More than a dozen lawsuits over a fatal train accident have been removed from Cook County Circuit Court to federal court.
As of Sept. 3, defense attorneys for Western Petroleum Co. and its subsidiary, Petroleum Transport Solutions LLC, removed 19 suits to the U.S. District Court for the Northern District of Illinois.
All of the suits stem from a July 6 oil train derailment and explosion in Quebec that killed 47 people. The suits allege wrongful death and negligence, or similar charges, against the train operator, the designer of the train cars and others involved in the incident.
The notices of removal, which were filed in late August and early September, center on the defendants’ geographic diversity and fellow defendant Montreal, Maine and Atlantic Railway’s (MMAR) Chapter 11 bankruptcy proceedings.
In the removal notices, attorneys for Western Petroleum Co. claim the suits belong in federal court because diversity of citizenship exists between the parties and the amount at issue exceeds $75,000.
MMAR was the train operator during the incident and is the daughter company Rail World Inc., a co-defendant in the suits. Rail World's corporate offices are in Rosemont.
Co-defendant Edward Burkhardt, president and chief executive officer of Rail World, and MMAR chairman, is a Cook County resident. Other defendants in the suits have corporate offices in Florida, Maine, Minnesota and Nevada.
The plaintiffs in the wrongful death and negligence suits are all Canadian citizens.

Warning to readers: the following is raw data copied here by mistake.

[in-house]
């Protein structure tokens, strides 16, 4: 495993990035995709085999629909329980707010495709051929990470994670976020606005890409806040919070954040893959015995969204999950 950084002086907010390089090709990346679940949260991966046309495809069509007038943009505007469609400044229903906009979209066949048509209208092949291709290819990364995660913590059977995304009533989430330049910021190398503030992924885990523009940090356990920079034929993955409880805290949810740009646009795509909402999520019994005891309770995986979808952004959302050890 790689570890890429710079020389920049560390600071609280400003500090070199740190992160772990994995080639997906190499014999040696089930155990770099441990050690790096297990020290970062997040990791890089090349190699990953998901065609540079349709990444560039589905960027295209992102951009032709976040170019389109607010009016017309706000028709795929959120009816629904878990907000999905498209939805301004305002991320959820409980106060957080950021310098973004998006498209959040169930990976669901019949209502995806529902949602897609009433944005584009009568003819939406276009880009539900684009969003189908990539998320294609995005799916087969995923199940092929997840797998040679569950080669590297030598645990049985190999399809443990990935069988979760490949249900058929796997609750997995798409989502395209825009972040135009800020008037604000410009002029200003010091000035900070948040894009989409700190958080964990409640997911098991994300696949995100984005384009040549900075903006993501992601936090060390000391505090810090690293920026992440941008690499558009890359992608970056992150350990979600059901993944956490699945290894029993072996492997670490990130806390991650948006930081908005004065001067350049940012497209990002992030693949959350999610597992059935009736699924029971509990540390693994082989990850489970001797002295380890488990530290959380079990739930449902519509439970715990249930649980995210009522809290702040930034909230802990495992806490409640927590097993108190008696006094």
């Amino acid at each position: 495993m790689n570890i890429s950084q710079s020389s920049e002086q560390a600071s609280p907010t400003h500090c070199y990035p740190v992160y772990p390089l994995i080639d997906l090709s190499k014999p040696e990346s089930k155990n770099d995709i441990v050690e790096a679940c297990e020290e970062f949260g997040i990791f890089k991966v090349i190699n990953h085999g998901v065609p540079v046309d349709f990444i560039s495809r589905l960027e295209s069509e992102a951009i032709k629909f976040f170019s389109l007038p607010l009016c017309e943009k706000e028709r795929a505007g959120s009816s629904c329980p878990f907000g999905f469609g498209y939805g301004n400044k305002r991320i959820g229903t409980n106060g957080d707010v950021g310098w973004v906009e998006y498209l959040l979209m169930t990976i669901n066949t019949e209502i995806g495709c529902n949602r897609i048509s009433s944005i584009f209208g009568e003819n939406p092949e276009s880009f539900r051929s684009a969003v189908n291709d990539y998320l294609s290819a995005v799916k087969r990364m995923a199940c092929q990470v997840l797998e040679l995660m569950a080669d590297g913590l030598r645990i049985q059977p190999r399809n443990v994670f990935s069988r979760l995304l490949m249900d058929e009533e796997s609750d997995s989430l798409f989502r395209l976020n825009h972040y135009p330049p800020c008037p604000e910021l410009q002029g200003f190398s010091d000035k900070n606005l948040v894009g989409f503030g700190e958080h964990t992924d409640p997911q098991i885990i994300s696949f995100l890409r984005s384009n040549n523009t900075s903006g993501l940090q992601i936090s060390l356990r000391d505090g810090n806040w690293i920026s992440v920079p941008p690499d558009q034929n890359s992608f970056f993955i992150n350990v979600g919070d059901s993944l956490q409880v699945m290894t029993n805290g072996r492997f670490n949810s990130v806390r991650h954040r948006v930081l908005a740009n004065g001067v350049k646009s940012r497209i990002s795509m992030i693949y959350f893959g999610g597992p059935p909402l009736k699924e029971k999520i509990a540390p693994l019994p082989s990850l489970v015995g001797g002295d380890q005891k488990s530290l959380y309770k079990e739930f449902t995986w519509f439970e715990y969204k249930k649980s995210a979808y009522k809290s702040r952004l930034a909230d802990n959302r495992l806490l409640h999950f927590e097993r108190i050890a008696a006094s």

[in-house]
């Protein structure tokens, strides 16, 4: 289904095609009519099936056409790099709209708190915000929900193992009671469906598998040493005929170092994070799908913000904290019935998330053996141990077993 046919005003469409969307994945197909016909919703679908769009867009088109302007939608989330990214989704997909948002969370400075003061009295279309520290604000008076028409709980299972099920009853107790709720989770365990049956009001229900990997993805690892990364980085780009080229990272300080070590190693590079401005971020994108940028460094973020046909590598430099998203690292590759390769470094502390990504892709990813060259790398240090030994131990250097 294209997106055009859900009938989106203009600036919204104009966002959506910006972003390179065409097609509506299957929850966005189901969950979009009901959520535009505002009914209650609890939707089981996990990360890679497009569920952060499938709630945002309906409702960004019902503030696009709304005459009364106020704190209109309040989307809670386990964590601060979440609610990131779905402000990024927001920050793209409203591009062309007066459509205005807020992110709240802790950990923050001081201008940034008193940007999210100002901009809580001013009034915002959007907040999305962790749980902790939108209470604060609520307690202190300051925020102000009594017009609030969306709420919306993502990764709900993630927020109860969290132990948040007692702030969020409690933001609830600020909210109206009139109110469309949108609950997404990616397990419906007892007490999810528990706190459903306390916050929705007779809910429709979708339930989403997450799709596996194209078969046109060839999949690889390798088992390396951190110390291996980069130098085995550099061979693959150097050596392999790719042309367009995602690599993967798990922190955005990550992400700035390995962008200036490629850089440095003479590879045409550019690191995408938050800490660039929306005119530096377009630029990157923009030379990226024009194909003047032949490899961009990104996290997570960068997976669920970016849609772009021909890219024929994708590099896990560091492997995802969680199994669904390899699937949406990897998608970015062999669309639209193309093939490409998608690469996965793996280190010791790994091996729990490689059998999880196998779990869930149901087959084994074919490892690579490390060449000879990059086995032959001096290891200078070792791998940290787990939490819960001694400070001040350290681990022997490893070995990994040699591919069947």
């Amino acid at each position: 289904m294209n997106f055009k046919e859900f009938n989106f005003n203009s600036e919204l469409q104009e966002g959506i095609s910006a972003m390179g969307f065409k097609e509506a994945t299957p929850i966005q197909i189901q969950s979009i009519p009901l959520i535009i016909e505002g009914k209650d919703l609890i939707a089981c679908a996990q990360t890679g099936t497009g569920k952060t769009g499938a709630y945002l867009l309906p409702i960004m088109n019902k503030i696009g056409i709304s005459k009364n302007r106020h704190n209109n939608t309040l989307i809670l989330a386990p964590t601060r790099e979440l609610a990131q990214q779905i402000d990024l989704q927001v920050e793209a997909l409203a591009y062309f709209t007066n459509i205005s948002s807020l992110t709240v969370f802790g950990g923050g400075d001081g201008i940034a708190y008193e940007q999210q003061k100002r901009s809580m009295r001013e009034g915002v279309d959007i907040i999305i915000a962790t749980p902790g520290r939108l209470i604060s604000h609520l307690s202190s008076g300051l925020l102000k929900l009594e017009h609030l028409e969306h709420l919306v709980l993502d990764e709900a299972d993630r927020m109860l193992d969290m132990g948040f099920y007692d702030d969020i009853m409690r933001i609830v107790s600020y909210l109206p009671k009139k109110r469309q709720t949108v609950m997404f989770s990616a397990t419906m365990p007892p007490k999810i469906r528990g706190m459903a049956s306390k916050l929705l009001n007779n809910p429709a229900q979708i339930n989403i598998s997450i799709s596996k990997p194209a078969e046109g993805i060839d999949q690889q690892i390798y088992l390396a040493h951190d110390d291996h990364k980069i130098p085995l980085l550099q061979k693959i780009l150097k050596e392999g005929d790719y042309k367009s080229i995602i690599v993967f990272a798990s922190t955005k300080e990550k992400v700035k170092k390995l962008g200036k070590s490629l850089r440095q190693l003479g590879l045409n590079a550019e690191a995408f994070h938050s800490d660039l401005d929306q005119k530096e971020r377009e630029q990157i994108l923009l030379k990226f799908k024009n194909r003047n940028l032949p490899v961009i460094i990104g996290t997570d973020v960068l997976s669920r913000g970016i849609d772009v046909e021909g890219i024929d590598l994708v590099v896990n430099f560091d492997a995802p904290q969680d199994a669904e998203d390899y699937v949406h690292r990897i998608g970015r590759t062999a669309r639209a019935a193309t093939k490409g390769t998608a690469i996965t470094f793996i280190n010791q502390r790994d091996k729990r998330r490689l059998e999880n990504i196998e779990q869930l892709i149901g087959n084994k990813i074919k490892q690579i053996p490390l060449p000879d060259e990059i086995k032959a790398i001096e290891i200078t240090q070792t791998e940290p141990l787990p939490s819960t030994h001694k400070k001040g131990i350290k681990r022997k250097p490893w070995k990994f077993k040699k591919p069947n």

As for the potential amount of damages, “it is apparent from the pleadings that more than $75,000 is in controversy,” Western Petroleum Co. attorney Mark Filip wrote in several of the removal notices. “As noted, plaintiffs seek recovery for alleged wrongful death, pain and suffering.”
The other argument Western Petroleum Co. makes in its recent filings involves Chapter 11 bankruptcy jurisdiction. MMAR filed for bankruptcy shortly after the derailment.
In several of the removal notices, Filip cites Zerand–Bernal Group, Inc. v. Cox, a case that states suits against defendants that, if not for bankruptcy proceedings, would normally stand alone, can be forced into bankruptcy court “so that all claims by and against the debtor can be determined in the same forum.”
Filip, an attorney at Kirkland & Ellis LLP in Chicago and one of several defense attorneys in the case, wrote that the outcome of the various suits will affect the bankruptcy proceedings.
He added in those notices that one of Western Petroleum Co.’s reason for removing the suits to federal court deals with the plaintiffs’ contention that their claims against the company “depend on WPC’s and PTS’s conduct ‘with respect to the corporate debtor,’ namely MMAR.”
The defendants in many of the suits have consented to the removal and as of earlier this month, at least one of the 19 suits had been set for a status hearing.
Although the suits were filed separately, many of the plaintiffs are represented by the same attorneys, including Peter Flowers of Meyers & Flowers in Chicago and Daniel Edelman of Edelman, Combs, Latturner & Goodwin LLC in Chicago
Court documents show that in addition to Filip, some of the other defendants are represented by Leslie Smith, also of Kirkland & Ellis LLP and Tiffany Amlot, Alan Scott Gilbert and Steven Merouse of Dentons US LLP in Chicago, as well as William Andrichik, Cal Burnton, Michael Dockterman, Megan Hugo and Edward Walker, all of Edwards, Wildman & Palmer LLP in Chicago.